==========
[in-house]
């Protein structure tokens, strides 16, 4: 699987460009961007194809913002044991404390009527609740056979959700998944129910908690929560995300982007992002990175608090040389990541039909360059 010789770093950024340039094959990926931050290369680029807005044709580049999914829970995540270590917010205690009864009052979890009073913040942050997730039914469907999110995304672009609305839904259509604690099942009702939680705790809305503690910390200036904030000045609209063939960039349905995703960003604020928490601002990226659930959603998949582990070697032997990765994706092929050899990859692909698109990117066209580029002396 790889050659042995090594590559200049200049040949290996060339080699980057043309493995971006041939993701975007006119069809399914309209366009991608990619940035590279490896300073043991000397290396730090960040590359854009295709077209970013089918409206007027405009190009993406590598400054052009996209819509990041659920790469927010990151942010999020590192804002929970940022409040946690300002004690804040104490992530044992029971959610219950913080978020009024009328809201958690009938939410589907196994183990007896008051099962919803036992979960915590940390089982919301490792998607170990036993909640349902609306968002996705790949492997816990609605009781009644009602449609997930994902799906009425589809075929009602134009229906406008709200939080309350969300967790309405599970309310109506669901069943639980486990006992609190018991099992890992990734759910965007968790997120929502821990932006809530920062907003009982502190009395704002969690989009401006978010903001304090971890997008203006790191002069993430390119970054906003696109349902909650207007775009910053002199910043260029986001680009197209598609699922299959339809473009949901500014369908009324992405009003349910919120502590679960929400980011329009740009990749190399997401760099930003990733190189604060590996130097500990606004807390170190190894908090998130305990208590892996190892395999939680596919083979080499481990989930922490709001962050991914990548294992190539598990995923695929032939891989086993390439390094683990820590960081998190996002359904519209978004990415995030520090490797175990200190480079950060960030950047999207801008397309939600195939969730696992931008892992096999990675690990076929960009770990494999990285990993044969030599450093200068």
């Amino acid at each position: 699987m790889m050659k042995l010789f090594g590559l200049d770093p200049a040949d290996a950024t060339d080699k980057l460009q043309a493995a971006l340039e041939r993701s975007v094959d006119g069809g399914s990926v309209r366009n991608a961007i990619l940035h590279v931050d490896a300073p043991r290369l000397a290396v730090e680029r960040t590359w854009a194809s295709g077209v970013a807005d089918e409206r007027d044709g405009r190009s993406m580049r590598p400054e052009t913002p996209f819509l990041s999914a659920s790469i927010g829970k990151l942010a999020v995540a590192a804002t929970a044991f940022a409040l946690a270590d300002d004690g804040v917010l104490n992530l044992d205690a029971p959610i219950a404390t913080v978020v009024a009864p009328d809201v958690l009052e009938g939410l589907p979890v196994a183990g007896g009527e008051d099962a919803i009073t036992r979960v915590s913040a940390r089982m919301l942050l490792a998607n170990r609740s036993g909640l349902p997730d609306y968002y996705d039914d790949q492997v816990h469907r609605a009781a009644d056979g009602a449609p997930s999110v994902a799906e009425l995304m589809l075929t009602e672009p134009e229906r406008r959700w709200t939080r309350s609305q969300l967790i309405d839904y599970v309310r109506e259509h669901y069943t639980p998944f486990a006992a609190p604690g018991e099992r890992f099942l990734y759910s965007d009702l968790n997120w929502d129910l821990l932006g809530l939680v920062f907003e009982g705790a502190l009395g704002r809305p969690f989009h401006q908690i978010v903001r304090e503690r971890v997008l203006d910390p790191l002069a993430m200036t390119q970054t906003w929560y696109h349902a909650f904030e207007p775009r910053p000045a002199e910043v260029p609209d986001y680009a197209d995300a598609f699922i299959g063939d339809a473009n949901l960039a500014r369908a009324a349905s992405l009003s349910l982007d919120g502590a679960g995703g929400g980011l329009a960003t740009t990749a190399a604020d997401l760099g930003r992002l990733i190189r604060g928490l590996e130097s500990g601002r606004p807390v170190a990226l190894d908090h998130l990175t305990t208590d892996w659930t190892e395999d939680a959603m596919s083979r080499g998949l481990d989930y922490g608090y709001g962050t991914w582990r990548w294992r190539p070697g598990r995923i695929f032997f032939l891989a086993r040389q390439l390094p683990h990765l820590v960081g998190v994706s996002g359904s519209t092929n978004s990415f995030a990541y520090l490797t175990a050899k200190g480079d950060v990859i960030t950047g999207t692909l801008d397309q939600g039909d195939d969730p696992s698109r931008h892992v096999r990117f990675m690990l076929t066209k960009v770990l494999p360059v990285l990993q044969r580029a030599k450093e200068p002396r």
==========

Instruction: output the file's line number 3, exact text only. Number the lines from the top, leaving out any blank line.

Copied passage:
């Amino acid at each position: 699987m790889m050659k042995l010789f090594g590559l200049d770093p200049a040949d290996a950024t060339d080699k980057l460009q043309a493995a971006l340039e041939r993701s975007v094959d006119g069809g399914s990926v309209r366009n991608a961007i990619l940035h590279v931050d490896a300073p043991r290369l000397a290396v730090e680029r960040t590359w854009a194809s295709g077209v970013a807005d089918e409206r007027d044709g405009r190009s993406m580049r590598p400054e052009t913002p996209f819509l990041s999914a659920s790469i927010g829970k990151l942010a999020v995540a590192a804002t929970a044991f940022a409040l946690a270590d300002d004690g804040v917010l104490n992530l044992d205690a029971p959610i219950a404390t913080v978020v009024a009864p009328d809201v958690l009052e009938g939410l589907p979890v196994a183990g007896g009527e008051d099962a919803i009073t036992r979960v915590s913040a940390r089982m919301l942050l490792a998607n170990r609740s036993g909640l349902p997730d609306y968002y996705d039914d790949q492997v816990h469907r609605a009781a009644d056979g009602a449609p997930s999110v994902a799906e009425l995304m589809l075929t009602e672009p134009e229906r406008r959700w709200t939080r309350s609305q969300l967790i309405d839904y599970v309310r109506e259509h669901y069943t639980p998944f486990a006992a609190p604690g018991e099992r890992f099942l990734y759910s965007d009702l968790n997120w929502d129910l821990l932006g809530l939680v920062f907003e009982g705790a502190l009395g704002r809305p969690f989009h401006q908690i978010v903001r304090e503690r971890v997008l203006d910390p790191l002069a993430m200036t390119q970054t906003w929560y696109h349902a909650f904030e207007p775009r910053p000045a002199e910043v260029p609209d986001y680009a197209d995300a598609f699922i299959g063939d339809a473009n949901l960039a500014r369908a009324a349905s992405l009003s349910l982007d919120g502590a679960g995703g929400g980011l329009a960003t740009t990749a190399a604020d997401l760099g930003r992002l990733i190189r604060g928490l590996e130097s500990g601002r606004p807390v170190a990226l190894d908090h998130l990175t305990t208590d892996w659930t190892e395999d939680a959603m596919s083979r080499g998949l481990d989930y922490g608090y709001g962050t991914w582990r990548w294992r190539p070697g598990r995923i695929f032997f032939l891989a086993r040389q390439l390094p683990h990765l820590v960081g998190v994706s996002g359904s519209t092929n978004s990415f995030a990541y520090l490797t175990a050899k200190g480079d950060v990859i960030t950047g999207t692909l801008d397309q939600g039909d195939d969730p696992s698109r931008h892992v096999r990117f990675m690990l076929t066209k960009v770990l494999p360059v990285l990993q044969r580029a030599k450093e200068p002396r």